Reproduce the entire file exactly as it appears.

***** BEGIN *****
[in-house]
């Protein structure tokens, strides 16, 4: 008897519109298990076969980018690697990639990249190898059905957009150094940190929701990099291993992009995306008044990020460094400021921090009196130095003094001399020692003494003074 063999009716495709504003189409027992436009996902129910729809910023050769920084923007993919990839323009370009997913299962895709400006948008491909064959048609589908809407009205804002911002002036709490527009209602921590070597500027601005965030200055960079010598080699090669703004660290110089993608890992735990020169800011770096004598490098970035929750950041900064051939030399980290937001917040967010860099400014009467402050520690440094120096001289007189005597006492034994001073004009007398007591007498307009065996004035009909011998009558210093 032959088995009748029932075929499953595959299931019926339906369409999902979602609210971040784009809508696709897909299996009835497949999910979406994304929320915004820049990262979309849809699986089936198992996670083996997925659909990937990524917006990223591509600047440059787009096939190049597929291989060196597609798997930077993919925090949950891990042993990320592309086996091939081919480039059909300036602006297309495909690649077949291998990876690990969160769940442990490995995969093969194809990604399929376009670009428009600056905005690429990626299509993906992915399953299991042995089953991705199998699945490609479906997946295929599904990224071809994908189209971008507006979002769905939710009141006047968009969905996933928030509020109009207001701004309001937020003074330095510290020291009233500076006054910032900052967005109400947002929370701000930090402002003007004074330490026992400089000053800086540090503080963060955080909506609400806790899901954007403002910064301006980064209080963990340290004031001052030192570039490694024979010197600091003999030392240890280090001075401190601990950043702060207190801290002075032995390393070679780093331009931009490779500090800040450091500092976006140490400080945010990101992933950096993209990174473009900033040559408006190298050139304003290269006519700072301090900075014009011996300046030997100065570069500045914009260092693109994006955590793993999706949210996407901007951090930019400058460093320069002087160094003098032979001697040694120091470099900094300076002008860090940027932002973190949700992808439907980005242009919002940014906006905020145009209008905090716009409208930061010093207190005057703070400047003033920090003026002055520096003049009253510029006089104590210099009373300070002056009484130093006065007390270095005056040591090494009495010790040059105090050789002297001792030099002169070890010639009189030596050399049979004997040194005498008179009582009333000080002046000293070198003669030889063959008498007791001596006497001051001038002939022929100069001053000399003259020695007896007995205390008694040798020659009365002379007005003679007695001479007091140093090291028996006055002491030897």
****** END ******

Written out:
[in-house]
């Protein structure tokens, strides 16, 4: 008897519109298990076969980018690697990639990249190898059905957009150094940190929701990099291993992009995306008044990020460094400021921090009196130095003094001399020692003494003074 063999009716495709504003189409027992436009996902129910729809910023050769920084923007993919990839323009370009997913299962895709400006948008491909064959048609589908809407009205804002911002002036709490527009209602921590070597500027601005965030200055960079010598080699090669703004660290110089993608890992735990020169800011770096004598490098970035929750950041900064051939030399980290937001917040967010860099400014009467402050520690440094120096001289007189005597006492034994001073004009007398007591007498307009065996004035009909011998009558210093 032959088995009748029932075929499953595959299931019926339906369409999902979602609210971040784009809508696709897909299996009835497949999910979406994304929320915004820049990262979309849809699986089936198992996670083996997925659909990937990524917006990223591509600047440059787009096939190049597929291989060196597609798997930077993919925090949950891990042993990320592309086996091939081919480039059909300036602006297309495909690649077949291998990876690990969160769940442990490995995969093969194809990604399929376009670009428009600056905005690429990626299509993906992915399953299991042995089953991705199998699945490609479906997946295929599904990224071809994908189209971008507006979002769905939710009141006047968009969905996933928030509020109009207001701004309001937020003074330095510290020291009233500076006054910032900052967005109400947002929370701000930090402002003007004074330490026992400089000053800086540090503080963060955080909506609400806790899901954007403002910064301006980064209080963990340290004031001052030192570039490694024979010197600091003999030392240890280090001075401190601990950043702060207190801290002075032995390393070679780093331009931009490779500090800040450091500092976006140490400080945010990101992933950096993209990174473009900033040559408006190298050139304003290269006519700072301090900075014009011996300046030997100065570069500045914009260092693109994006955590793993999706949210996407901007951090930019400058460093320069002087160094003098032979001697040694120091470099900094300076002008860090940027932002973190949700992808439907980005242009919002940014906006905020145009209008905090716009409208930061010093207190005057703070400047003033920090003026002055520096003049009253510029006089104590210099009373300070002056009484130093006065007390270095005056040591090494009495010790040059105090050789002297001792030099002169070890010639009189030596050399049979004997040194005498008179009582009333000080002046000293070198003669030889063959008498007791001596006497001051001038002939022929100069001053000399003259020695007896007995205390008694040798020659009365002379007005003679007695001479007091140093090291028996006055002491030897």